MIAMI (AP) _ U.S. Secret Service agents arrested two ''international counterfeiters'' and seized about $8 million in bogus currency at an apartment complex near the agency's headquarters, officials said Saturday.

''They indicated that the quality of their notes is usually much better, but that they were unfamiliar with the American equipment,'' said agent Ronald J. Szego.

Along with the thick stacks of unfinished $100 bills, agents confiscated 80 offset printing plates and a like number of negatives used to make the phony money, said Szego.

Also found during the Friday night raid at the complex within view of the agency's office on the outskirts of the city were several negatives ''bearing the impression of counterfeit Colombian Pesos,'' and three higher-quality phony British 20-pound notes, said Szego.

Szego said Miami is one of the biggest counterfeiting centers in the country.

''In Miami, you are talking about one of the top passing areas in the U.S., equaling New York and Los Angeles,'' he said. ''About $75,000 in counterfeit currency passes through South Florida each month.''

Arrested were Christobal Roberto Saradetch, 42, a Guatemalan citizen living in Highgate, England, who gave his occupation as marine surveyor, and Uri Paz, 44, of Rishon-Le-Zion, Israel, who told authorities he works as a journalist and printer, said Szego.

Szego said the two men are known as international counterfeiters, and Paz is reported to have been involved in making counterfeit currency in South America, Europe and the United States for the past 20 years.

About two weeks ago, Saradetch flew from England and Paz from Bogota, Colombia, and they met in Miami, where they set up a printing operation to make counterfeit notes for distribution in South America, Szego said.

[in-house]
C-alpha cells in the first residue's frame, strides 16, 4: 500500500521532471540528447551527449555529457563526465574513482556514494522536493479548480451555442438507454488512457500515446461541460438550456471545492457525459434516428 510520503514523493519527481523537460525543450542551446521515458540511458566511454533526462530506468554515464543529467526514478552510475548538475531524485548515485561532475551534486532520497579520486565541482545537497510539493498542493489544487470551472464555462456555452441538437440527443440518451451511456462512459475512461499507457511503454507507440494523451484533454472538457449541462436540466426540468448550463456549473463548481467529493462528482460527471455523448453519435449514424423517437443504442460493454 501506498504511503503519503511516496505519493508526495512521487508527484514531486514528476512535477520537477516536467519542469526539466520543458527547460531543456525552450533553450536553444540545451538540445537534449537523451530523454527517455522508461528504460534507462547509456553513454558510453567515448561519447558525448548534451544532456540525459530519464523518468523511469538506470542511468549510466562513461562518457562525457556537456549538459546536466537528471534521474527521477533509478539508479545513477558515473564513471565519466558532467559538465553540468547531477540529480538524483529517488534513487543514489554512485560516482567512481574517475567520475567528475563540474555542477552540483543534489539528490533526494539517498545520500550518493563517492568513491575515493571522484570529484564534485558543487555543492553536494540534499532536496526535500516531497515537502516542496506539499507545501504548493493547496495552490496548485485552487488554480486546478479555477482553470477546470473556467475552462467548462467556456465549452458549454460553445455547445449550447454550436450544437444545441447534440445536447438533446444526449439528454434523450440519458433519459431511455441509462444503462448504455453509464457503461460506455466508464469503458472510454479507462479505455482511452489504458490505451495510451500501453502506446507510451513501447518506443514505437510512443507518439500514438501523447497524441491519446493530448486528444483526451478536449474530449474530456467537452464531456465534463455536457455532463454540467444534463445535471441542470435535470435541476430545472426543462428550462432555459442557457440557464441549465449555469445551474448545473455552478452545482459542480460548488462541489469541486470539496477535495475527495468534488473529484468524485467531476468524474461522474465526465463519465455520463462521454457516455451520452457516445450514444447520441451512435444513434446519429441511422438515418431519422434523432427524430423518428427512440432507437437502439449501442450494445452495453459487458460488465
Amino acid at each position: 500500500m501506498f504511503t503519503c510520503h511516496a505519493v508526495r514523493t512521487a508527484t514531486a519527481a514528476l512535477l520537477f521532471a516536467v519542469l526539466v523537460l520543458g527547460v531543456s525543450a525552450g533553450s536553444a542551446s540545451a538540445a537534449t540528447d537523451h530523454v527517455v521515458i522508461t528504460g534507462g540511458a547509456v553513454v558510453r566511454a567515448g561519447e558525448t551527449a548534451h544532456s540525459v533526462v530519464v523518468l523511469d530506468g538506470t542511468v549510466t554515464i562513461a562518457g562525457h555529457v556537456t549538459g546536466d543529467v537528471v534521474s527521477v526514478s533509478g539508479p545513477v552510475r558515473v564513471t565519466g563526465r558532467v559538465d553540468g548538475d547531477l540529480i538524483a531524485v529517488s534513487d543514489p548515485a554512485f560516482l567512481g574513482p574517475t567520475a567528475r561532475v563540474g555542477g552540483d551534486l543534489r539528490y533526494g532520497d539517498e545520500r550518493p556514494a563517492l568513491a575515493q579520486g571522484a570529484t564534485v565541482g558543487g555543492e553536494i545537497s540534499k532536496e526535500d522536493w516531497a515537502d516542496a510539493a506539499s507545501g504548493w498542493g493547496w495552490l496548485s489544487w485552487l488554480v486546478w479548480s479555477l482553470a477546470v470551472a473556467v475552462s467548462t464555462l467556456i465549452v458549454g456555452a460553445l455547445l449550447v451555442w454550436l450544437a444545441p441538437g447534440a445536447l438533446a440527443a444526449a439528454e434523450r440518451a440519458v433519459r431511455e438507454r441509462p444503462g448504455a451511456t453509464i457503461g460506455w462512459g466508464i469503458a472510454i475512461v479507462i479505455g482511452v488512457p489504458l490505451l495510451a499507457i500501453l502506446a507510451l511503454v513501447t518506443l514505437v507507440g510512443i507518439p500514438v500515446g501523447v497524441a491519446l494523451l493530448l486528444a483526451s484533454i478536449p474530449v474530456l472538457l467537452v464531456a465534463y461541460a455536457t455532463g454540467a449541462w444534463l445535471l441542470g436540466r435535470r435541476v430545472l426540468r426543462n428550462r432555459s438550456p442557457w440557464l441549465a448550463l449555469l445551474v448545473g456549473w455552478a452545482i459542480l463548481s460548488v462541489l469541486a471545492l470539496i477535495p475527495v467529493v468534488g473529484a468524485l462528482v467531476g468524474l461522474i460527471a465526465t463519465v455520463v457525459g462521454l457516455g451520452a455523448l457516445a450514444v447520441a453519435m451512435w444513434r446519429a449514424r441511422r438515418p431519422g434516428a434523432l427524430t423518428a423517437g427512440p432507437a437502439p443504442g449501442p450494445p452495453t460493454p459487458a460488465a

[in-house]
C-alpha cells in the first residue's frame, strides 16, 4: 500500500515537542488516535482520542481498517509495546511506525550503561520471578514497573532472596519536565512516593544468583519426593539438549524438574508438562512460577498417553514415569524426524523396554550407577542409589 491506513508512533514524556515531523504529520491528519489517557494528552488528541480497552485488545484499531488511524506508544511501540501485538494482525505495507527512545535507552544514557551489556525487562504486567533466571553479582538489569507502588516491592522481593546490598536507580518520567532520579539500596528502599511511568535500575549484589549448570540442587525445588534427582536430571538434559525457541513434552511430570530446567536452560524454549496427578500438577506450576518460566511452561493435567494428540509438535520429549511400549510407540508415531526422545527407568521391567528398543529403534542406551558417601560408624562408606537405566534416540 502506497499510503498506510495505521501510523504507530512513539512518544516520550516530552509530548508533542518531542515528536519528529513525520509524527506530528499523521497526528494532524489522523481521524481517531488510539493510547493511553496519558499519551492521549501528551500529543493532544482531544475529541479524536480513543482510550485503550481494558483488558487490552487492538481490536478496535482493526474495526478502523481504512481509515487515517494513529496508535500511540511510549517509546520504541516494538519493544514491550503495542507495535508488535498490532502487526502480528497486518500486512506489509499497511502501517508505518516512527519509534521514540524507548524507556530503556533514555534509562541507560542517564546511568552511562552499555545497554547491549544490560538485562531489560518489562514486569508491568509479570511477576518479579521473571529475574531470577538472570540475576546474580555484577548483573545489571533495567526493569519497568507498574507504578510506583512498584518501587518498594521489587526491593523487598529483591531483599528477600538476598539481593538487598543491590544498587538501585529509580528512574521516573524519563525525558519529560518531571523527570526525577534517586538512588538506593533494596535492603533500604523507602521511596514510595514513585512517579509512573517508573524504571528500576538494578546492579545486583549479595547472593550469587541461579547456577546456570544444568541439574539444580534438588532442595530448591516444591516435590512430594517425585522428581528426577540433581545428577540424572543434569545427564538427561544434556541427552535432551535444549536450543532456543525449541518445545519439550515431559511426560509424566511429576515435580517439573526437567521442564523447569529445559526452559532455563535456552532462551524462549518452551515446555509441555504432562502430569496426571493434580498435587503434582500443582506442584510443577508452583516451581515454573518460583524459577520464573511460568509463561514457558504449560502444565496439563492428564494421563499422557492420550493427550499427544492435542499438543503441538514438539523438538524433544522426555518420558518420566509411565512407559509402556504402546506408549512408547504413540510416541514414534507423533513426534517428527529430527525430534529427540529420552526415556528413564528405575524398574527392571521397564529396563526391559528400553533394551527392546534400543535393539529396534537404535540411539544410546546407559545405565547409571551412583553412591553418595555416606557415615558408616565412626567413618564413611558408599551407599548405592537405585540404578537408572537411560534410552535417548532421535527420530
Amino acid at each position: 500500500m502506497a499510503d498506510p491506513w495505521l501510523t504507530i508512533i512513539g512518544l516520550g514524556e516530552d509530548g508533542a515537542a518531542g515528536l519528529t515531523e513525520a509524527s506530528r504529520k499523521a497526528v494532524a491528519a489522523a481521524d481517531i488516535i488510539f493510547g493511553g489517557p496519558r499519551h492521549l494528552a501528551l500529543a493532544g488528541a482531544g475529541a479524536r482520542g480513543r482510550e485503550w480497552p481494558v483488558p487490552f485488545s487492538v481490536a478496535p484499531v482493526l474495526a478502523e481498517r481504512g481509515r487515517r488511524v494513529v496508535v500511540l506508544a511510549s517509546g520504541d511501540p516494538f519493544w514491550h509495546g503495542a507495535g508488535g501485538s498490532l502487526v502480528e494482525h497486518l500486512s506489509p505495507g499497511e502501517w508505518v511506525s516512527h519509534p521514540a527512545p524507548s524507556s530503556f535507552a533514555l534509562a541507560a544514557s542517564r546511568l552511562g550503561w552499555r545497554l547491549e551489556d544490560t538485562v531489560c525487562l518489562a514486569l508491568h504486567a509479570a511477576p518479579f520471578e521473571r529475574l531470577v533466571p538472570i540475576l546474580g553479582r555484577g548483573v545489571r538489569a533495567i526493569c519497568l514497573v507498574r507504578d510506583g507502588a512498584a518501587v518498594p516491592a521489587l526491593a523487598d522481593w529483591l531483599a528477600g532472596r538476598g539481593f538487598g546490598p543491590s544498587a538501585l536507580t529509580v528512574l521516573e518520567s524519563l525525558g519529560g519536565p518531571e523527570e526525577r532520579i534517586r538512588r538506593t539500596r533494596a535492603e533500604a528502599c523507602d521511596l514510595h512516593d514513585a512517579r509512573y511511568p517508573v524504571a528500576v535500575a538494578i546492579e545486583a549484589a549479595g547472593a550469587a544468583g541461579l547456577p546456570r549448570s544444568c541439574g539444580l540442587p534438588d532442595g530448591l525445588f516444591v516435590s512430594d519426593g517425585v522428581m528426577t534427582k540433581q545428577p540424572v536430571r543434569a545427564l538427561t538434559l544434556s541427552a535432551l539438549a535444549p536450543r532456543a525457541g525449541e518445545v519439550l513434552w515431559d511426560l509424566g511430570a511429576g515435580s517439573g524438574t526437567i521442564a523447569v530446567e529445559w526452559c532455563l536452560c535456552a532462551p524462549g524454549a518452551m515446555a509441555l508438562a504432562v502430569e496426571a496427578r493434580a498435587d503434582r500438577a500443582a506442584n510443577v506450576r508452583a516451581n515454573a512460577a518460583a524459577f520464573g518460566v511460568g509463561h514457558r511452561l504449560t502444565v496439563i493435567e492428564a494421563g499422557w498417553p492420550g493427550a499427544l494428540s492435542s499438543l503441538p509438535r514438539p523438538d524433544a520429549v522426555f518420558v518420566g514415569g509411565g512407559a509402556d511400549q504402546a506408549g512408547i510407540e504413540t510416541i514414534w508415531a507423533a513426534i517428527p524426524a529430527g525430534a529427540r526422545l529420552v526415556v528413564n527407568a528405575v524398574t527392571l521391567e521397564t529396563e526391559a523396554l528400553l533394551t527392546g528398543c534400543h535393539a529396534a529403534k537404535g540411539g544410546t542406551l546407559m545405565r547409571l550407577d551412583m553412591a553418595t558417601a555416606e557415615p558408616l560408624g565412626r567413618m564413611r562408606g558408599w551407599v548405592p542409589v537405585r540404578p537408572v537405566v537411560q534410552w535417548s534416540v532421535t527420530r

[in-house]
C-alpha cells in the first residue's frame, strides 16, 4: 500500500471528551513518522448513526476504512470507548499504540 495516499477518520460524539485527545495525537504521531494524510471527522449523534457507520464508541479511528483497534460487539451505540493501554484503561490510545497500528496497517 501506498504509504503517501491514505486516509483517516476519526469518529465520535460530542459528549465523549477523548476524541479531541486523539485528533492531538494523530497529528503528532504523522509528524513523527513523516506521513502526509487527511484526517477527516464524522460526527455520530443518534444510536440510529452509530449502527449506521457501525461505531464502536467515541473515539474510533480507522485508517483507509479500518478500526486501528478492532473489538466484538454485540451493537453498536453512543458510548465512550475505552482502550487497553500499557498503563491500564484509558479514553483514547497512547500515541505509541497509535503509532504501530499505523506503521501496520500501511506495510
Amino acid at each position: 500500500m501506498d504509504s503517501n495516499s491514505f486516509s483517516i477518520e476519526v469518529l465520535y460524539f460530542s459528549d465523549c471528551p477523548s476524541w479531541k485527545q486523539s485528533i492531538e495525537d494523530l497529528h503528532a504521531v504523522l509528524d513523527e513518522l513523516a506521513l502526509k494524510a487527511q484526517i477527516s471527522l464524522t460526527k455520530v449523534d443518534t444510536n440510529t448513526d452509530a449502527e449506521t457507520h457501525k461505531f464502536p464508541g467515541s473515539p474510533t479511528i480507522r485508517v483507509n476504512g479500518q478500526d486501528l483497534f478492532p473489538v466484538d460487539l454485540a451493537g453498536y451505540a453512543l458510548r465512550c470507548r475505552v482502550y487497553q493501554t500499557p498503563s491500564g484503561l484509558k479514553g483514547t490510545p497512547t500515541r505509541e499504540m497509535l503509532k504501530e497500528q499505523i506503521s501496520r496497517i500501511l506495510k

''Unfortunately for the two, the purchasers of the notes were undercover Secret Service agents,'' Szego said.

Szego said Saradetch and Paz offered to sell the $8 million lot to his agents for approximately $500,000 in genuine money.

The Secret Service was tipped off to the operation, Szego said, adding that a Dade County print shop had cooperated with the agency in its investigation.

''These were taken right off the press,'' Szego said, pointing to a table stacked high with yellowish $100 bills. ''At best, I'd say the quality is fair.''

He said counterfeiters usually include a finishing process, such as soaking the bills in tea or coffee, to give them an aged look.

The unfinished notes were made using a relatively simple offset printing process, similar to that employed by most American newspapers, Szego said.

The two men were scheduled to go before a federal magistrate Monday, Szego said. Counterfeiting carries a maximum penalty of 15 years in prison per count, he added.